Archive for November, 2011

What is a Charged-Off Debt?

Monday, November 21st, 2011

I was told by the debt collector that the bank charged off or wrote off my balance. Does this mean that I no longer owe this debt?  Can the bank or its debt collection agency continue to call me to pay this debt or sue me in court?

My response:

The terms “written off,” “charged off,” and “charged-off to bad debt” are used by accountants to comply with various accounting rules that banks and other financial institutions must follow.  The terms may be used interchangeably, as they have the same meaning and legal effect.  Accountants and bookkeepers of the creditor must consider a debt as “written off,” after the required period of time has expired, without receiving the required payment.  For banks, this period is typically six months of no payments. Other institutions have periods, sometimes longer and sometimes shorter, depending on the applicable rules.

My firm’s web site,, has an article entitled, “Understanding why you were sued,” which explains the steps of going from an credit card account which was in good standing to an account that the bank has written off as uncollectible to being sued in court in a debt collection lawsuit. Sometimes the bank hires a debt collection lawfirm to sue you in its own name. Other times, the bank sells the debt to another debt collector, which sues you in its name. Bad debts are often sold by large creditors as a “portfolio” to a large debt collection agency.

Either way, the credit card debt that was charged off is still legally enforceable in court by the current owner of the debt. One caveat would be that the debt collection lawsuit must be filed in a California court within the statute of limitations period that applies to the debt.  The statute of limitations is discussed in my blog posting called the “Don’t Pay a Dime Strategy,” at this link: Not One Dime Blog.

One other caveat is that the debt collector or creditor not have sent an IRS 1099-C for the balance of the debt. If this was received, give the tax form to your taxpreparer, but there are court cases stating that if the owner of a debt issues and files with IRS a Form 1099-C, the debt is no longer enforceable. Unless the 1099-C was issued in error and corrected, then the debt is thereafter unenforceable in court and perhaps collection calls would be illegal.

Robert Stempler

Contempt Against a Debtor Who Has Not Paid?

Monday, November 7th, 2011

Can the court hold me in contempt or put me in jail if I have not paid a money judgment on a credit card lawsuit?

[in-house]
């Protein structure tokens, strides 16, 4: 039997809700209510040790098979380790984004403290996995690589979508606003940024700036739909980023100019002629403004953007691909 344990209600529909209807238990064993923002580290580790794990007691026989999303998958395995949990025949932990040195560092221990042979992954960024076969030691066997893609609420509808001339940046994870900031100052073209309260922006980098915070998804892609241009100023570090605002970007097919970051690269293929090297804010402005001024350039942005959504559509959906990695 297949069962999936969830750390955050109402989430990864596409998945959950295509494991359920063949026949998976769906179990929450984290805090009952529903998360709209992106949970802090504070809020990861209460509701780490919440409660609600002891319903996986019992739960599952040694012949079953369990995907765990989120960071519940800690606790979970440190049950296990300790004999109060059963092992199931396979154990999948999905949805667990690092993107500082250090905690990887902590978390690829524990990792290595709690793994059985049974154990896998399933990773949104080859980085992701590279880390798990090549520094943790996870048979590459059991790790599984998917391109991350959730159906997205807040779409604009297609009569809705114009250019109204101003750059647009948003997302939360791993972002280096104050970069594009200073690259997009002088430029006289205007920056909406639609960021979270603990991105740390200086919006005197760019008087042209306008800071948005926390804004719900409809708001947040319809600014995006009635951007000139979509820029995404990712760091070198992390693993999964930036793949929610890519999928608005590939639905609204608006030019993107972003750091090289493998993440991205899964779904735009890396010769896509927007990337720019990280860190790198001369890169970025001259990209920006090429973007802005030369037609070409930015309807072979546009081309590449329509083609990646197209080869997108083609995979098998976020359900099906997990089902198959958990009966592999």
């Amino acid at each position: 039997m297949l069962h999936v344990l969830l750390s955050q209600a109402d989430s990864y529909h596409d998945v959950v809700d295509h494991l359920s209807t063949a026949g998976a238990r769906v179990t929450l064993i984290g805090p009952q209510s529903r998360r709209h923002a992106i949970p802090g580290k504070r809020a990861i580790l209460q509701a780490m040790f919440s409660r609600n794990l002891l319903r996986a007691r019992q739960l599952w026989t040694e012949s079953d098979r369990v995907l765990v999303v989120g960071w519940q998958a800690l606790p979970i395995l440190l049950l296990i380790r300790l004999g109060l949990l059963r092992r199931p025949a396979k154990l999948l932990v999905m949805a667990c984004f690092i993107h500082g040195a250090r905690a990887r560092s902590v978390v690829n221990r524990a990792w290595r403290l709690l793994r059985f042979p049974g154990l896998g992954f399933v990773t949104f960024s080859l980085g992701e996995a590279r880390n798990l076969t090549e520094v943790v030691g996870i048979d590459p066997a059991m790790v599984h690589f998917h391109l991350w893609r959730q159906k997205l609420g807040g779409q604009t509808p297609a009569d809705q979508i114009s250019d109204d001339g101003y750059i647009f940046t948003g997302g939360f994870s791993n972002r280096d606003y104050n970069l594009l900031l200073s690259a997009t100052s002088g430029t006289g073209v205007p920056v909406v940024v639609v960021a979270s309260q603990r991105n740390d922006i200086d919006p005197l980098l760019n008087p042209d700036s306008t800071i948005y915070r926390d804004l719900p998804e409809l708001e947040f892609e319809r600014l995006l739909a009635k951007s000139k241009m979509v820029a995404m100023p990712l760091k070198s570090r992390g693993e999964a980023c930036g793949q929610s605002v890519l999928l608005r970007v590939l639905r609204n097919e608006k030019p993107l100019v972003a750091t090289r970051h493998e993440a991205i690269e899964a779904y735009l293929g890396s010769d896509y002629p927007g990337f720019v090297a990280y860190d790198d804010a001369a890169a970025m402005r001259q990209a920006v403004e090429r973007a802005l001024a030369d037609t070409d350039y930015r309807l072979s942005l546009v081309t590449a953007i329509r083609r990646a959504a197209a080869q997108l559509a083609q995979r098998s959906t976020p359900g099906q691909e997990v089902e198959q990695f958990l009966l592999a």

My response:

There are a handful of stories circulating in the media and on the internet about debt collectors getting orders to hold a non-paying judgment debtor in contempt.  A California Superior court would only issue a contempt order, if the judgment debtor fails to obey an order of the court, after being properly notified of such order. For instance, after being served with an order to appear to appear for an examination of their finances, the court may request the sheriff to bring the person who failed to appear into court for contempt of the order to appear.

Some people confuse court documents and jargon, which results in missing important deadlines and mandatory court appearances.  My firm’s web site has PDFs of sample documents, so people can see what are typical documents used in Superior Court cases to collect a credit card debt, by some of the debt collection law firms in California.  Here’s the link to these documents directly: Sample Court Documents

There are a few other instances in which consumer run afoul of court rules that can add to the total amount due on a debt collection judgment, which is the reason the web site’s video on the “Six Options” tries to discourage people from trying to represent themselves, as there are ways to make matters worse in a case.

Robert Stempler, Attorney at Law

Founder of “” Dodges his Creditors: No Surprise Here

Thursday, November 3rd, 2011

Most of us have the common wisdom to know that information online is only as reliable as its source. For years, I’ve taken that common sense approach and applied it to the practice of helping consumers navigate away from bad legal decisions. I have warned people: if you want reliable legal information, the source should be a licensed attorney. I have also warned people against getting their legal advice from non-attorney neighbors, friends, coworkers, and the clerk at the courthouse.

Recently, the popular magazine, Mother Jones (online at, reported on Steven Katz (not an attorney), who prevailed in court over a debt collector who harassed him to pay an unpaid credit card debt. See article at:

According to the article, soon after that victory, Mr. Katz proclaimed himself a “credit terrorist” and started a crusade to help others fight the banks in court by founding and offering people hope with the slogan of: “Sue Your Creditor and Win!”). Mr. Katz also sells books and other materials through his web site that are supposed to empower people.

You’d think that Mr. Katz would be at an Occupy protest rally, handing out his materials and trying to get people to stop paying their credit card debts in an effort to “bring down the system.” You’d be wrong.

Mr. Katz, now saddled with at least $80,000 in credit card debts, has decided that he and his wife should to leave the country and work in China. Apparently, his aggressive tactics would not have done anything to stop the mountain of credit card debt from getting and enforcing money judgments against him.

Those of you who heeded common sense and ignored these non-lawyer charlatans, are not surprised. Certainly, such websites may be fun for a few minutes, but please do not waste your time and money trying out their nutty tactics, which Mr. Katz himself has proven are ineffective and a reason to flee the country.

Robert Stempler, Attorney at Law